From the street to the open road, millions of Americans enjoy riding motorcycles.
Some ride to work, while others ride for pleasure, but either way, the feeling of freedom on two wheels is growing across Texas.
Bell County has 8,914 registered motorcyclists, according to the Texas Department of Motor Vehicles. And the number of motorcycles registered statewide increased from 180,345 in 2000 to 439,108 in 2013.
The adage, “Everything old is new again,” applies to the new Indian Motorcycle of Fort Hood on West Central Texas Expressway in Harker Heights.
“The Indian brand is more of a nostalgia-type motorcycle aimed at riders ages 35 to 55,” said Will Watson, sales manager. It opened this spring, and sold 26 motorcycles in its first 30 days.
“The cost of opening here was a little cheaper than in markets like Austin or Dallas and you get the same customer traffic,” Watson said. “This area rotates people about every three years and the riding here is beautiful, so I think the potential for
growth in this area is limitless.”
Neighbor and competitor Lowell Doublin, general manager of Fort Hood Harley-Davidson, agrees this area attracts riders with its long riding season and excellent back roads.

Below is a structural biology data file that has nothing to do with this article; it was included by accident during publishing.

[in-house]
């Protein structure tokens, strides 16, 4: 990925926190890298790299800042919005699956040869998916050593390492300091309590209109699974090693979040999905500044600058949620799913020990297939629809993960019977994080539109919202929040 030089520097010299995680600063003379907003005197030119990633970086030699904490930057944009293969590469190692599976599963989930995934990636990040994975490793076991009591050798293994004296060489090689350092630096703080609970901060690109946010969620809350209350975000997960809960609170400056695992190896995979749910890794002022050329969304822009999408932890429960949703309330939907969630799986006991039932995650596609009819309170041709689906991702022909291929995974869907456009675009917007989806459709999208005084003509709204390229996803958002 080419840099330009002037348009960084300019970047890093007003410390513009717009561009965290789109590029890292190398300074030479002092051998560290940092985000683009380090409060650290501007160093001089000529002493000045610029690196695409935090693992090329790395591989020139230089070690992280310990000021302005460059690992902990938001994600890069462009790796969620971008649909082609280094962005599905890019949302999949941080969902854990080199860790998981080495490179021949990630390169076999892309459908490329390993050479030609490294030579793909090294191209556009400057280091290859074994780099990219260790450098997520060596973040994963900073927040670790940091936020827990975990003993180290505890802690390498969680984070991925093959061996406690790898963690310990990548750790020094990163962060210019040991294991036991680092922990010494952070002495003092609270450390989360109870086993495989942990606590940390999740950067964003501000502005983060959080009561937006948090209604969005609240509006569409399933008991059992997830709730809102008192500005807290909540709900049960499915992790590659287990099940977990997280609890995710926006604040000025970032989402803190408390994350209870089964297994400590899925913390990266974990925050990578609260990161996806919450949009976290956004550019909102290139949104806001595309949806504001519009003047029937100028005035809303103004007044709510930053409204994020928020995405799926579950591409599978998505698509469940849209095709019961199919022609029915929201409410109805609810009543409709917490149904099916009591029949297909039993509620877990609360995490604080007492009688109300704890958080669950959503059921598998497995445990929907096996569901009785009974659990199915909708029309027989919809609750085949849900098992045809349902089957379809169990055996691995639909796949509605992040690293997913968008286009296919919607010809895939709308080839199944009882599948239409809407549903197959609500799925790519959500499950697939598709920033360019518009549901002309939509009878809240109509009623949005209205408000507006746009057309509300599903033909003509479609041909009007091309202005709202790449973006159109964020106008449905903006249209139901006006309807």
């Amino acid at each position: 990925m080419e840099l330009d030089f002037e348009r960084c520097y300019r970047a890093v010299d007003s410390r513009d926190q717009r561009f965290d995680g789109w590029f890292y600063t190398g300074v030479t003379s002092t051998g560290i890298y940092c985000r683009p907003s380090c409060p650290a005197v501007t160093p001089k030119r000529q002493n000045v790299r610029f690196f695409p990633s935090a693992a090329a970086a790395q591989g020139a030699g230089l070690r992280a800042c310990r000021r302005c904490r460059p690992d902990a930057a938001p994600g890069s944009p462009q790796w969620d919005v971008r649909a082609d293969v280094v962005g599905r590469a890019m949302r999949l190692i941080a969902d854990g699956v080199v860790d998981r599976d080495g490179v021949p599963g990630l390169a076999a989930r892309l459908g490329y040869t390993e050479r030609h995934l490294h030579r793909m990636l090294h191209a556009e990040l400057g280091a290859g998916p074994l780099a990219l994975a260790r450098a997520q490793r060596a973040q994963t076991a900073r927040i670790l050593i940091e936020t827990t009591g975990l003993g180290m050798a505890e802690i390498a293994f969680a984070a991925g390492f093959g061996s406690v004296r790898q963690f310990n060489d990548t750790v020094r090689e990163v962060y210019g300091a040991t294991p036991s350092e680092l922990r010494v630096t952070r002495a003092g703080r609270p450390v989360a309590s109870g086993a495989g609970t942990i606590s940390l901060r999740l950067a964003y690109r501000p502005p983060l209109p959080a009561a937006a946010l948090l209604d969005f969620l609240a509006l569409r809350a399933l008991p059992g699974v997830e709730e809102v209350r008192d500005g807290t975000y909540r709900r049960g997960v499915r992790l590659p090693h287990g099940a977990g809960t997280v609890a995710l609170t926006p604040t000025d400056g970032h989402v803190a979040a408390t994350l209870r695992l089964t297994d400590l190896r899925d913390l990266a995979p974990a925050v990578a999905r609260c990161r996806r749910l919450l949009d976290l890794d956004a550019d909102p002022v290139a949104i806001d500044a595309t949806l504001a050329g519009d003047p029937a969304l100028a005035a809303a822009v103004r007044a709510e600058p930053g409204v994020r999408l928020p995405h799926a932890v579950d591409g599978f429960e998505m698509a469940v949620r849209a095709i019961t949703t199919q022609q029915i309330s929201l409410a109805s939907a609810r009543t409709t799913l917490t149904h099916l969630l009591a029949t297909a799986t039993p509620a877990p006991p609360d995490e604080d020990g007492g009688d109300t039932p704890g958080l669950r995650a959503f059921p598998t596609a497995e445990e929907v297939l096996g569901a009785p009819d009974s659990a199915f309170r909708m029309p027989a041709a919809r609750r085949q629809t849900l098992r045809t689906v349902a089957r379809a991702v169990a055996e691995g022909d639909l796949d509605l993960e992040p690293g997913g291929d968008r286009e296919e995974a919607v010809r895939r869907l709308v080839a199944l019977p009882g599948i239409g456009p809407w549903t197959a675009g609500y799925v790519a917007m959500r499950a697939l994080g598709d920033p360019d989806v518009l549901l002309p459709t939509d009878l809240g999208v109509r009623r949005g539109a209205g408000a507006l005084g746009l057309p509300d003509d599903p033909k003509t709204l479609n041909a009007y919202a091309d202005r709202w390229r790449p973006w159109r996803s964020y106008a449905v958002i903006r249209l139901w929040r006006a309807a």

“The potential in the market is excellent,” he said. “Harley-Davidson is very customer-led and it continues to improve existing models and introduce new ones based on customer feedback.”
Doublin quoted a 2014 market report from Integrated Specialty Enabled Environment that stated Fort Hood Harley-Davidson leads the local market with 61.4 percent of sales. The closest competitor is Suzuki at 7.3 percent. Doublin said about 30 percent of Harley-Davidson customers are military, either active-duty or retired with an age range from the late 40s to mid-50s.
However, Jim Foster, owner of Killeen Power Sports, doesn’t share the same business enthusiasm.
“The motorcycle future is flat right now, and the sales have not returned to where they were before the recession,” Foster said.
In 2007, Killeen Power Sports sold almost 1,000 bikes, but when the recession hit in 2008, sales fell to 910 bikes.
“I’ve been in the motorcycle business in Killeen for 42 years, and this is the same for me as it was in the early ’80s when we sold about 500 bikes a year, and that’s about where we are now.”
Foster cites the economy and the military downsizing for the slump.
“Since 2008, the armed forces has discouraged motorcycle use by soldiers, and through Fort Hood’s military safety and motorcycle rider education program, they have reduced the number of fatalities and injuries significantly, which is a good thing,” he said. “But that — along with the poor economy — has resulted in fewer sales for us. I think it will take time and an improved economy to turn things around.”
As a long-time rider and mechanic, Jonathan Moore thinks the industry’s growth will depend on incorporating new technologies to give riders what they want.
“Innovation is going to be a huge driver of the market because for many people it’s a lifestyle to ride a bike,” Moore said.